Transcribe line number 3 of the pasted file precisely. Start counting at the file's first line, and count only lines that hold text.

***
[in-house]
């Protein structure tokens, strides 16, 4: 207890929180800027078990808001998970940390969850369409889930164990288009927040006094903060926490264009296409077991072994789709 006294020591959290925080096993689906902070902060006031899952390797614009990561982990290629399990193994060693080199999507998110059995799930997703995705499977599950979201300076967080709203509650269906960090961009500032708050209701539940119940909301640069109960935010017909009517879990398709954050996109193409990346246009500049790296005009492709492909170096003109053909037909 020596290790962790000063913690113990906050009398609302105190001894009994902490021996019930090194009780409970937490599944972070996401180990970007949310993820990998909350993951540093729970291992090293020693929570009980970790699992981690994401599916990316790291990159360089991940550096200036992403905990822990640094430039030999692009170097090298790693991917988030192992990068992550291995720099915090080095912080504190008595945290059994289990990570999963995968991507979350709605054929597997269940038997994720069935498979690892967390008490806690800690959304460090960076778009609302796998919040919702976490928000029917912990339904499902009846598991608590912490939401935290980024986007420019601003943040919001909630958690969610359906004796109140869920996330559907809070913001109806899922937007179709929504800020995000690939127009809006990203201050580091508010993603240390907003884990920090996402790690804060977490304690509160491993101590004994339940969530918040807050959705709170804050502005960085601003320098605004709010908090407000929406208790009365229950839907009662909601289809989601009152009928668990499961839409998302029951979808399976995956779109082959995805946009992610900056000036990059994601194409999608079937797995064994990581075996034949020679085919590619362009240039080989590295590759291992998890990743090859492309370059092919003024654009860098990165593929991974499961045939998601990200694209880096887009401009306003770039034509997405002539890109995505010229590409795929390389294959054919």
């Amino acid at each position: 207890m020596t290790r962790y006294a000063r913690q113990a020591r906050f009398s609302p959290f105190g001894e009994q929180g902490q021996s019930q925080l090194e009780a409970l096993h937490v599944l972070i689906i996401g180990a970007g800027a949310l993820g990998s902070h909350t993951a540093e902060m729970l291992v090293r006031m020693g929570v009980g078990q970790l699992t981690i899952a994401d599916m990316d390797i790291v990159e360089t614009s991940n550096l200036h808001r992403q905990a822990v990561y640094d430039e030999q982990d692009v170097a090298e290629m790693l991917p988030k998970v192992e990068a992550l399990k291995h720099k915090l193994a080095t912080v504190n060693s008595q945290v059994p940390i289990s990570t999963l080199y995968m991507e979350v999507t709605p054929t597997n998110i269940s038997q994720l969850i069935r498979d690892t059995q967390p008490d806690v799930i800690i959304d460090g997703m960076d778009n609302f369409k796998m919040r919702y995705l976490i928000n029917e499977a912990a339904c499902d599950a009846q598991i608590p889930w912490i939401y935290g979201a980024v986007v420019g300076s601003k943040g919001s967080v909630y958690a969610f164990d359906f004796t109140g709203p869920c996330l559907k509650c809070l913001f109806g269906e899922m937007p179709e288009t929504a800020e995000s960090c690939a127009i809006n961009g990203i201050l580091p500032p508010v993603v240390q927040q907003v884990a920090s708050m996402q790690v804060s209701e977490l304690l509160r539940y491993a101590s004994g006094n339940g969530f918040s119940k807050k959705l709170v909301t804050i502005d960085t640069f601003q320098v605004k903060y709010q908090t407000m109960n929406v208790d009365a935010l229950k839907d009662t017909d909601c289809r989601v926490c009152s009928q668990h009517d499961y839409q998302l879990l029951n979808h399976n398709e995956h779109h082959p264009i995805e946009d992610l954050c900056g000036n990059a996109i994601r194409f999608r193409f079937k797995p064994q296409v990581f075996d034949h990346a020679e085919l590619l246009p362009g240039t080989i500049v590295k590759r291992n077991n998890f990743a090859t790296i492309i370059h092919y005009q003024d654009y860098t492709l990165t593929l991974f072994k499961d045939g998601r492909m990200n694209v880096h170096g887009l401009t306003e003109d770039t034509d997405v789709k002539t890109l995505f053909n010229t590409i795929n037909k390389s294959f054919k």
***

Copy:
């Amino acid at each position: 207890m020596t290790r962790y006294a000063r913690q113990a020591r906050f009398s609302p959290f105190g001894e009994q929180g902490q021996s019930q925080l090194e009780a409970l096993h937490v599944l972070i689906i996401g180990a970007g800027a949310l993820g990998s902070h909350t993951a540093e902060m729970l291992v090293r006031m020693g929570v009980g078990q970790l699992t981690i899952a994401d599916m990316d390797i790291v990159e360089t614009s991940n550096l200036h808001r992403q905990a822990v990561y640094d430039e030999q982990d692009v170097a090298e290629m790693l991917p988030k998970v192992e990068a992550l399990k291995h720099k915090l193994a080095t912080v504190n060693s008595q945290v059994p940390i289990s990570t999963l080199y995968m991507e979350v999507t709605p054929t597997n998110i269940s038997q994720l969850i069935r498979d690892t059995q967390p008490d806690v799930i800690i959304d460090g997703m960076d778009n609302f369409k796998m919040r919702y995705l976490i928000n029917e499977a912990a339904c499902d599950a009846q598991i608590p889930w912490i939401y935290g979201a980024v986007v420019g300076s601003k943040g919001s967080v909630y958690a969610f164990d359906f004796t109140g709203p869920c996330l559907k509650c809070l913001f109806g269906e899922m937007p179709e288009t929504a800020e995000s960090c690939a127009i809006n961009g990203i201050l580091p500032p508010v993603v240390q927040q907003v884990a920090s708050m996402q790690v804060s209701e977490l304690l509160r539940y491993a101590s004994g006094n339940g969530f918040s119940k807050k959705l709170v909301t804050i502005d960085t640069f601003q320098v605004k903060y709010q908090t407000m109960n929406v208790d009365a935010l229950k839907d009662t017909d909601c289809r989601v926490c009152s009928q668990h009517d499961y839409q998302l879990l029951n979808h399976n398709e995956h779109h082959p264009i995805e946009d992610l954050c900056g000036n990059a996109i994601r194409f999608r193409f079937k797995p064994q296409v990581f075996d034949h990346a020679e085919l590619l246009p362009g240039t080989i500049v590295k590759r291992n077991n998890f990743a090859t790296i492309i370059h092919y005009q003024d654009y860098t492709l990165t593929l991974f072994k499961d045939g998601r492909m990200n694209v880096h170096g887009l401009t306003e003109d770039t034509d997405v789709k002539t890109l995505f053909n010229t590409i795929n037909k390389s294959f054919k």